Championship Focus: Adjusting to a future without Sky TV revenue is possible

Gareth Walker hears Mick Hogan’s thoughts on the sport’s future in crucial coming years

Clubs outside Super League will have to adapt to some major financial challenges next year, which shouldn’t be a surprise to anybody.

That’s the stance of Newcastle Thunder Chairman Mick Hogan as his club and all others prepare to deal with significantly lower TV income from 2022 onwards.

It remains unclear exactly how much central funding clubs will receive next year following the recently agreed new TV deal with Super League.

But everybody accepts it will be lower, and although Betfred Championship and League 1 clubs now have the opportunity to secure their own broadcast deal, the reality is that it will not reach the levels of funding that they receive at present.

Hogan, though, is firmly in the camp that there will be opportunities in the new landscape for the sport at this level.

“Life beyond this year will affect all clubs and the players,” Hogan explains.

“There will potentially be less money around so the available amount to invest in squads will in all likelihood decrease.

“But I also think we will see some real innovation in how the clubs increase revenue.

“Rugby League clubs have always been resilient, innovative and hard working.

“Those clubs that have planned for 2022 onwards and are already adjusting their operating model will do well, but those that haven’t, perhaps not so well.

“But no one can claim it will be a surprise.

“The RFL has been consistently telling us what is coming for three years.”

Hogan has a similar train of thought on the actual TV agreement itself.

“In the short term the new Super League TV deal will cause concern,” he continues.

“It will inevitably result in a loss of central income for non-Super League clubs.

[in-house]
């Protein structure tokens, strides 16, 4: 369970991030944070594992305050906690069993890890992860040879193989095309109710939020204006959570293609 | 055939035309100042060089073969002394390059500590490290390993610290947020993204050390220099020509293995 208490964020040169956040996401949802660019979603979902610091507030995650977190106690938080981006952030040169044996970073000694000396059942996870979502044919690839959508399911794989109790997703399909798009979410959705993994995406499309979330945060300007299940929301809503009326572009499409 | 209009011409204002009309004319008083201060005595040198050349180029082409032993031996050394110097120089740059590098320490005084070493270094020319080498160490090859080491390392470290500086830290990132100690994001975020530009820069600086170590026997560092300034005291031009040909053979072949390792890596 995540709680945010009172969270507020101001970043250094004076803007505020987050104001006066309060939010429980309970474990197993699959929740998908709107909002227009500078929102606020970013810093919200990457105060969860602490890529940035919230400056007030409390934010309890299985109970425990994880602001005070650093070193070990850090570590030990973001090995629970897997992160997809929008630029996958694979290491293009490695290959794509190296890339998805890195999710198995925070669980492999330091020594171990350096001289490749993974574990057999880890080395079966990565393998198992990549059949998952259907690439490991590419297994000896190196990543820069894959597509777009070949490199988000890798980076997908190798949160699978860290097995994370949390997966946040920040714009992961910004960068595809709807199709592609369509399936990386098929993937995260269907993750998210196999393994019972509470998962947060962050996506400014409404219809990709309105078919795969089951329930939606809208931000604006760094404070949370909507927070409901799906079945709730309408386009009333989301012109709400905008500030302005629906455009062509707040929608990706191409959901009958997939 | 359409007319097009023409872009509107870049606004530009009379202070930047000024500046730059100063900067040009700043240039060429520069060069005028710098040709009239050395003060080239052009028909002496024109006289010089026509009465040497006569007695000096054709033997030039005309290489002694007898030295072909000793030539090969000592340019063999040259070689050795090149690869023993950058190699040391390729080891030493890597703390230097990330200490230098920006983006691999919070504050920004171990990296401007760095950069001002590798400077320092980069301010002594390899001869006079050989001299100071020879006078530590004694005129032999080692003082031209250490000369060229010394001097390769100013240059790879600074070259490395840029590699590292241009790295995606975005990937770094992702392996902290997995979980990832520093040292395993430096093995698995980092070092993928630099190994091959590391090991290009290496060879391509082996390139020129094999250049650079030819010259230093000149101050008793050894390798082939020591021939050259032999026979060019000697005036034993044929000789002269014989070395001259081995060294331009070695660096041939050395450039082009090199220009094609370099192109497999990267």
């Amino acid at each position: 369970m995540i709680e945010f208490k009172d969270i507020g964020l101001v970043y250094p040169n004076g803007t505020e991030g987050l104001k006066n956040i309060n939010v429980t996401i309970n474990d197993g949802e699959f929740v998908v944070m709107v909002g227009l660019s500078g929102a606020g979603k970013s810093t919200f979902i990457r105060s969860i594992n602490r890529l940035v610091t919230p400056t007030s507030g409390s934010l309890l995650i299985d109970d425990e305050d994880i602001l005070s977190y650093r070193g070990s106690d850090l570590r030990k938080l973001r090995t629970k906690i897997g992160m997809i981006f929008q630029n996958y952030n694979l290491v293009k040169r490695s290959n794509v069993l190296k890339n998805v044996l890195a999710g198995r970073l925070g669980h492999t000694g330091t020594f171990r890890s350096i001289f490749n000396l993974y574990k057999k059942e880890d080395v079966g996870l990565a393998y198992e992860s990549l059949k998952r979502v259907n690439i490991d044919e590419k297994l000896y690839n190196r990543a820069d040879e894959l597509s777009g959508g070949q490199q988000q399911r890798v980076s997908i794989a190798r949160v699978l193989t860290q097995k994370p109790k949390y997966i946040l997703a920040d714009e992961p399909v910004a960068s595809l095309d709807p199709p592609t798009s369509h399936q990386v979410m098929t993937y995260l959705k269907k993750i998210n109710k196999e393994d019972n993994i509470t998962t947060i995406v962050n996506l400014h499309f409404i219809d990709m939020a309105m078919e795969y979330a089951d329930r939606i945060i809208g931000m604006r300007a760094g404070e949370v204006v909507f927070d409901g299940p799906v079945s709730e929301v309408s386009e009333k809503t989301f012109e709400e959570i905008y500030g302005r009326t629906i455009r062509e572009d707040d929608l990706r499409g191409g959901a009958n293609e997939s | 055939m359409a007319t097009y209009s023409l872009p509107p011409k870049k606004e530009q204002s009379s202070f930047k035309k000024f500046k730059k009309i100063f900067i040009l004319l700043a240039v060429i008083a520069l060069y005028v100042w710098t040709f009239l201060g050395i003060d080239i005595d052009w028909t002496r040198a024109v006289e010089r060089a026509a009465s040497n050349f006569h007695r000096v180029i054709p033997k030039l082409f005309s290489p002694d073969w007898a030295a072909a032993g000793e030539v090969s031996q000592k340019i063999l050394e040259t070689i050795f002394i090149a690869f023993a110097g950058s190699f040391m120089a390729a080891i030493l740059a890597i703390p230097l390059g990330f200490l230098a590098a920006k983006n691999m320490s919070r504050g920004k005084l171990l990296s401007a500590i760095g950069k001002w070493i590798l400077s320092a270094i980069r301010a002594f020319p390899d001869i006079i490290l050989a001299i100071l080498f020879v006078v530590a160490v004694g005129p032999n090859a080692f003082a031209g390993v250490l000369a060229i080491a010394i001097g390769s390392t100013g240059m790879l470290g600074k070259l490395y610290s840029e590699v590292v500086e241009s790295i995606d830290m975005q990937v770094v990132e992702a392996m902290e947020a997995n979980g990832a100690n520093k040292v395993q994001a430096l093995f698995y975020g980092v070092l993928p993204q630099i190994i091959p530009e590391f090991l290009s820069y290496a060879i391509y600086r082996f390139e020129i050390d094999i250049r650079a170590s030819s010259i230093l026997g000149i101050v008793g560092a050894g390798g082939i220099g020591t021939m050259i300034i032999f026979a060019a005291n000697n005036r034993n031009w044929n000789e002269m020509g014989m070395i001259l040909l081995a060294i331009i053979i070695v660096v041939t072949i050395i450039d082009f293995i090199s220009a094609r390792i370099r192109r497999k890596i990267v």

“However, again it shouldn’t come as any great surprise as all indications for the past three years have been leading to this.

“It will result in the longer term in clubs having to develop new revenue streams and boost existing ones.

“Long term for teams in any sport below the top level it isn’t healthy to rely too much on one income area, like TV monies.

“Streaming has shown that there may be a different model that can work and hopefully all clubs will put even more efforts into ticket sales, hospitality, commercial partnerships, non-match day events, community and retail.”

It’s clear that Hogan sees how the clubs must make any broadcast partnership work beyond what just the bottom line monetary figure is that it brings in.

“I do believe a financial TV deal is possible for non-Super League clubs, but it may well be structured differently,” Hogan added.

“Rather than a guaranteed cash amount upfront, I believe it will move more to a model of costs covered with a profit split between Championship and League 1 clubs and the broadcasters, once agreed levels are hit.

“This will put the onus on all of us – the broadcaster, clubs, and the RFL – to deliver more eyeballs, which then will have an upside for everyone’s sponsors, ground advertising and so on.”

In short, the most proactive clubs will be the ones that survive and hopefully thrive.

Anybody with a hand out just for TV funding without building their income streams elsewhere is sure to face major struggles.

Hopefully those will be in the extreme minority, if they exist at all.

As Hogan points out, everybody outside the top-flight has known this situation was coming, and the shrewdest clubs among them have long been planning for what will unfold over the next 12 months.

In Newcastle, Thunder are about to appoint their fifth and sixth community development officers. Hogan reports they have big recruitment plans for 2022 and that World Cup tickets in the North East are selling strongly.

On the field, both the Championship and League 1 remain terrific products, with as many top-level players filtering down the leagues this year as in any other season in memory.

The key for all clubs will be engaging with local communities to communicate that, and then offering platforms and opportunities for people within those towns and cities both on rugby fields and in other areas.

It’s undoubtedly a crucial time – but it could be an exciting one too.

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